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To the Editor.—

Edward B. Silberstein, MD
Arch Intern Med. 1982;142(7):1408. doi:10.1001/archinte.1982.00340200178040.
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The article by Ebright et al is admirable in attempting to follow-up a considerable number of cases in which 67Ga was employed to obtain clinical correlation. Discussion of the appropriateness of ordering the study is particularly commendable.

The serious problem with the article is the method employed for imaging. A single 48-hour view, using 67Ga is simply an unacceptable technique and guarantees false-positive results. For example, the entire gastrointestinal (GI) tract secretes 67Ga.1 Several articles have indicated that cathartics are of no value in clearing the bowel of gallium.2,3 The background is still high at 48 hours, as is shown in Fig 1 of the article, so that target-to-background ratios often are unacceptably low at this time. At 48 hours, abdominal or pelvic activity usually is caused by intraluminal gut gallium.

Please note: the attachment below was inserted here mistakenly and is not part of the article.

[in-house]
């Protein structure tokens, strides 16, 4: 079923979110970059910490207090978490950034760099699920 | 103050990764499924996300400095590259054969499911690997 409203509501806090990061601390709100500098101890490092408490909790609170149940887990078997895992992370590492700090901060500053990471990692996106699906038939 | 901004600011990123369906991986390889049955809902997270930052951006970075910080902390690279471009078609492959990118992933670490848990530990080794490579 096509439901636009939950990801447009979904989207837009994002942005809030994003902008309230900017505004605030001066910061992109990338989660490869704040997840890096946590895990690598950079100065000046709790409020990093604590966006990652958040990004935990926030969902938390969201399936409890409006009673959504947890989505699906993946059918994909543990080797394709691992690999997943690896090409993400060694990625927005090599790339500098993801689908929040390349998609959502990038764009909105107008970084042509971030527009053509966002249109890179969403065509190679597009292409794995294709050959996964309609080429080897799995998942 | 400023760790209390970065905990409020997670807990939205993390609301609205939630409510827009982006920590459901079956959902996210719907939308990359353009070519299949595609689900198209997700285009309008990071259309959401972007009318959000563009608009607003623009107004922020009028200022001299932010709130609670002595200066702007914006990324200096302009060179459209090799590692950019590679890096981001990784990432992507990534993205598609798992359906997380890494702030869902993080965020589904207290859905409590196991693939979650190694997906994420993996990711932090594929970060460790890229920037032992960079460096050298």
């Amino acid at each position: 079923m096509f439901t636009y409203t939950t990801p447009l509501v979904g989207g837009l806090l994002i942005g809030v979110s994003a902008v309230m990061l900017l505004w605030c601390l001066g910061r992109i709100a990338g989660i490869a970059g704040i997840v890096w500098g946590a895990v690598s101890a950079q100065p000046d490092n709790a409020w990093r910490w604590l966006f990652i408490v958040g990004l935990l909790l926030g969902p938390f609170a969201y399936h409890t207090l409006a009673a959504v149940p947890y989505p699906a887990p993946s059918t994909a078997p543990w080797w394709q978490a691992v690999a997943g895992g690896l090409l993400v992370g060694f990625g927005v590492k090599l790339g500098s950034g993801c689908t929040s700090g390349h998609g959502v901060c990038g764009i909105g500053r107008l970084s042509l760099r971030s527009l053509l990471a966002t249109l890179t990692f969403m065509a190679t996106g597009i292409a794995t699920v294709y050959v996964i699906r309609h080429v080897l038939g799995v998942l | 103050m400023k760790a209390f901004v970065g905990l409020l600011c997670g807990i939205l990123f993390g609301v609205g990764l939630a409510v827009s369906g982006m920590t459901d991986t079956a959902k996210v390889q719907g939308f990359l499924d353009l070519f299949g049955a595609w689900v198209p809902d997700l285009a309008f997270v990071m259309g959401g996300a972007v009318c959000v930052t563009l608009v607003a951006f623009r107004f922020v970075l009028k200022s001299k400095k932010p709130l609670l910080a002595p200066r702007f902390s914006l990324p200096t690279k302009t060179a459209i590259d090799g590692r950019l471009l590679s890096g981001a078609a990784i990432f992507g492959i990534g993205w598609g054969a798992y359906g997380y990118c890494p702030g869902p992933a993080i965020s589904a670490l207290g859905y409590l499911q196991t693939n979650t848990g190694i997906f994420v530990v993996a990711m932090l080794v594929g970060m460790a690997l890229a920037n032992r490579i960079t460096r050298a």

Follow-up scans are absolutely mandatory to determine if this material clears from the intestine,


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